Fixing a chip in a bathtub is typically a three-step process: cleaning the bathtub, filling the hole with epoxy paste, and then repainting the bath. Porcelain, fibreglass and metal bathtubs can all be repaired in this manner.
To fix a bathtub chip, we suggest using PC-11 56g White Epoxy Paste because it is waterproof, non-toxic, and once dry can be sanded down. By just mixing a small batch you should be able to cover a chip and lightly sand it down to make it blend in with the tub.
First wash the area with dishwashing soap and a green pad scrubber. This will clear the spot of oil, wax and soap residue. Your goal is to make sure that it is free and clear of loose chips and debris before you start putting on the epoxy paste.
No pre-sanding is required before using the epoxy paste as the surface you are working on is already rough. As soon as the surface is totally dry, you can begin the application of the epoxy paste.
I recommend not making the patch too high or proud of the surface of the tub. Try feathering the edges so that the patch blends in with its surroundings.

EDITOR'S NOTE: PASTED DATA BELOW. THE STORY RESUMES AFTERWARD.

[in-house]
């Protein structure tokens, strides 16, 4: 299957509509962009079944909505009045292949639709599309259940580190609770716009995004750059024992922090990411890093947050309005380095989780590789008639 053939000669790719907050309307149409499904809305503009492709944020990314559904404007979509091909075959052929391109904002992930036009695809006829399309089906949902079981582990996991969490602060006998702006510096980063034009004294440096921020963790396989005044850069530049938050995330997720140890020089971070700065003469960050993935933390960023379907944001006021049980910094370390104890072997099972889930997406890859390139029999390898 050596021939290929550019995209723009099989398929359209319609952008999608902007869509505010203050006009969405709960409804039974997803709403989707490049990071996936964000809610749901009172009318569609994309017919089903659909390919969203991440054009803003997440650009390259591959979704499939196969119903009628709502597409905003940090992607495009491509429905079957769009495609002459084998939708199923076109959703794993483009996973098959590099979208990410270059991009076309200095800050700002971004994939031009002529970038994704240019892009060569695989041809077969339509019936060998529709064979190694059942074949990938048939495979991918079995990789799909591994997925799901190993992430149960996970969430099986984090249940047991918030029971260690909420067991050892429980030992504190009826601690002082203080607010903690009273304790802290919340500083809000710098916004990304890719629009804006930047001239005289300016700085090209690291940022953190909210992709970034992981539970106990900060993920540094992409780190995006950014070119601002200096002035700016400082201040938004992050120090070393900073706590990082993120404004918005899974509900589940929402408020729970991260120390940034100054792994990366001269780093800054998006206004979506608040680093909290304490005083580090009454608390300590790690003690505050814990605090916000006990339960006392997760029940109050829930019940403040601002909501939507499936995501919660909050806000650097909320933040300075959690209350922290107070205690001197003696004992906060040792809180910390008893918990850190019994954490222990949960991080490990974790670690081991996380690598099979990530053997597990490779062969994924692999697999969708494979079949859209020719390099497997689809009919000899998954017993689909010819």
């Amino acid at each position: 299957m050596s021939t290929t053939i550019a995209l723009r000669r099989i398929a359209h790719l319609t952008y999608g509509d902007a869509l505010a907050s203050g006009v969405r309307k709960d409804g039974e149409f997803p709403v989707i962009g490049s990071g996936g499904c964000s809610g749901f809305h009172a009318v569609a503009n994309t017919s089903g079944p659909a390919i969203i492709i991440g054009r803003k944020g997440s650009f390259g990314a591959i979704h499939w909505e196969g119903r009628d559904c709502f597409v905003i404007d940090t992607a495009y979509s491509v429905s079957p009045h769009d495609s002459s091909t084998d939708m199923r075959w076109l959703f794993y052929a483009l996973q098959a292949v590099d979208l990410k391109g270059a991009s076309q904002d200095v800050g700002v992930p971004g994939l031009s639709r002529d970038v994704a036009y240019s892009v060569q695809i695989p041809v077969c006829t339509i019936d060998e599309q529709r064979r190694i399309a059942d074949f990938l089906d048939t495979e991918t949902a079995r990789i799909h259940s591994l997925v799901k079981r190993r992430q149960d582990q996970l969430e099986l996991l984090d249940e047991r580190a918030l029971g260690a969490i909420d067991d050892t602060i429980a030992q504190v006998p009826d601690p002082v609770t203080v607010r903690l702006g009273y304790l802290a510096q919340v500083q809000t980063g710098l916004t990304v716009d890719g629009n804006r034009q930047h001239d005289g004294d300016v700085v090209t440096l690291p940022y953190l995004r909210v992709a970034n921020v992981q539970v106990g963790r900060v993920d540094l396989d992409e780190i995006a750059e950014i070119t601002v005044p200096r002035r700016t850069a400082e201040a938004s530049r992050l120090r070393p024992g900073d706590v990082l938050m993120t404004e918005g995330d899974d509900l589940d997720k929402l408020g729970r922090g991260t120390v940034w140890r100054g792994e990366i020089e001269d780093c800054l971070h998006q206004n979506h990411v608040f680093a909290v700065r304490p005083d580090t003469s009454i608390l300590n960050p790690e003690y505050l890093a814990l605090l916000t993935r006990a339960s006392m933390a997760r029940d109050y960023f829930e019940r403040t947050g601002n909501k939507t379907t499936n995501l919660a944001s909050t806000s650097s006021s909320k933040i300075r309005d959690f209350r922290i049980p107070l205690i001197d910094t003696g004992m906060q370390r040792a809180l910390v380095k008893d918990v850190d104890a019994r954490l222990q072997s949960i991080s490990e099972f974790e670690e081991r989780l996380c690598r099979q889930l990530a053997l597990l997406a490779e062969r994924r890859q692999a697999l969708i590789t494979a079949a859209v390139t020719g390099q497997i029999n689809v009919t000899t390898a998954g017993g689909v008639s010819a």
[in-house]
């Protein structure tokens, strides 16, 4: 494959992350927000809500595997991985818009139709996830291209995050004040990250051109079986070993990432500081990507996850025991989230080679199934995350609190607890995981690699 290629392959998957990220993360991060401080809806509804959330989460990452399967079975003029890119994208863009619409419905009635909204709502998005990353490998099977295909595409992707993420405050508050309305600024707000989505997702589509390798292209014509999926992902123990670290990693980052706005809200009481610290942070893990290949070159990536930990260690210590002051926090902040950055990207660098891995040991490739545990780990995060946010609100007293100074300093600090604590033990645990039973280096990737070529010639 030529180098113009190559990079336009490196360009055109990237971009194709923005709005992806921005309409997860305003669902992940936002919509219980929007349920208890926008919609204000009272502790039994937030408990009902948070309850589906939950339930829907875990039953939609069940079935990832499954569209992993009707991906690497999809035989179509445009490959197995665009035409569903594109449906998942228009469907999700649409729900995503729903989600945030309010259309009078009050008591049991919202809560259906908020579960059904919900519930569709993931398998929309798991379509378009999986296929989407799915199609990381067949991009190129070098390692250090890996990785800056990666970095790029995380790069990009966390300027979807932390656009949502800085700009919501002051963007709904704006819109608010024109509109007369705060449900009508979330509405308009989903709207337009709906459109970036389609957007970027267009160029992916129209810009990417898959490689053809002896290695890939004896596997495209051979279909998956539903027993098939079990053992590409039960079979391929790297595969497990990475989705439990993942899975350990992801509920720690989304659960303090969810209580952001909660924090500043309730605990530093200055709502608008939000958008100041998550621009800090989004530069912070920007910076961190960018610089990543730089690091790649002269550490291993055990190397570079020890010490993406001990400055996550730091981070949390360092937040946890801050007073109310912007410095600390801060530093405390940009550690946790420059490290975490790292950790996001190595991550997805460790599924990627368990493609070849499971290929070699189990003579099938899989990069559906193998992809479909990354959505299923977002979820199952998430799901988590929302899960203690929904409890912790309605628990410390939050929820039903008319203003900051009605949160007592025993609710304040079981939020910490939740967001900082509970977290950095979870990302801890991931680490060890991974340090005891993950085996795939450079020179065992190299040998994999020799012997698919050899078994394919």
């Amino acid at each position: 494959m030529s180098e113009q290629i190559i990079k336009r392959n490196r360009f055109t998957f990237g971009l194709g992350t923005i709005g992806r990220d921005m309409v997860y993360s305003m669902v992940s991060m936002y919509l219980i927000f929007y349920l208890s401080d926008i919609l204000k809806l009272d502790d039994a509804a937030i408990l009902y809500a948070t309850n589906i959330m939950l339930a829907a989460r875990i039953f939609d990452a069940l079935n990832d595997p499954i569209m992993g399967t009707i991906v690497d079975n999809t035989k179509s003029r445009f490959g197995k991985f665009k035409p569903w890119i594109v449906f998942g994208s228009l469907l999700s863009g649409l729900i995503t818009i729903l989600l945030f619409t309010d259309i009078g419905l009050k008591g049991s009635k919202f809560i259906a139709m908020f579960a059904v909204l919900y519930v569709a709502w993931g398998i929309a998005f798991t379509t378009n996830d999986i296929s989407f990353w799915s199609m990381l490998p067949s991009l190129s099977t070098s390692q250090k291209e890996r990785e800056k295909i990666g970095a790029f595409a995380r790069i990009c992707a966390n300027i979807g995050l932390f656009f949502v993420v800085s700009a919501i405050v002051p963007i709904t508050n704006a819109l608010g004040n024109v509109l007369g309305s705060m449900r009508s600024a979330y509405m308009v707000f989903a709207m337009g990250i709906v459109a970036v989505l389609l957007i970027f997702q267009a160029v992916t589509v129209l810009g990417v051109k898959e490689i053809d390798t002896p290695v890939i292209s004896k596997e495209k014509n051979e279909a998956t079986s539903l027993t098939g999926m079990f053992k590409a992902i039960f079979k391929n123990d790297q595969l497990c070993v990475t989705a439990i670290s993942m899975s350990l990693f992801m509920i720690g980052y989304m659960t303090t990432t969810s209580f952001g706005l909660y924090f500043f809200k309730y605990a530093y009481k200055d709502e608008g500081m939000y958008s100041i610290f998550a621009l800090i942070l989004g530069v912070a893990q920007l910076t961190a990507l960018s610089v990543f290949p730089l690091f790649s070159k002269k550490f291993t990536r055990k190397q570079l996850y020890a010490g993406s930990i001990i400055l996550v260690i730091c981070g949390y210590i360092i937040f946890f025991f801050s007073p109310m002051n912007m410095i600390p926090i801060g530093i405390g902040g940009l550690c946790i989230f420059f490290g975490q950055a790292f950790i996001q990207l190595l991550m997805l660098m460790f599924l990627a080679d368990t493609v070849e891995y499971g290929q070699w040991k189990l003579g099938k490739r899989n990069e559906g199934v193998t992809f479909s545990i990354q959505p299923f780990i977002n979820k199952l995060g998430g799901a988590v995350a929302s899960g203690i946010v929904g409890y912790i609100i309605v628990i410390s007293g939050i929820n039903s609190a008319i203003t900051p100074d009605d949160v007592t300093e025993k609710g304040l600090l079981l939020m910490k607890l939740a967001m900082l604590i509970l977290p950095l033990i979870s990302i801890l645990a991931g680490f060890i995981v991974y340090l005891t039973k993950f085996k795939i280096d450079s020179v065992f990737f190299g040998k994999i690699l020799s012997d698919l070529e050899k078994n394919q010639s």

Once the epoxy has cured, you can sand it down starting at 240 grit and then using 320 grit or higher. If you've laid the patch evenly, only moderate sanding will be necessary to flatten the patch.
If you are lucky, once the epoxy has dried white it might match the bath and not require painting. But typically, you will need to paint the bathtub to mask the repair.
Remember that if you have chips in a bath that has been painted previously, all of the compromised paint needs to be removed before you can apply new paint. Prepare the surface by sanding the flaking areas with 120-grit sandpaper. Remember to wear a dust mask. Remove all the chipping paint and then sand back into the non-chipped area until you reach solid paint that is well bound. You can then swap to 240-grit sandpaper and smooth out any rough spots.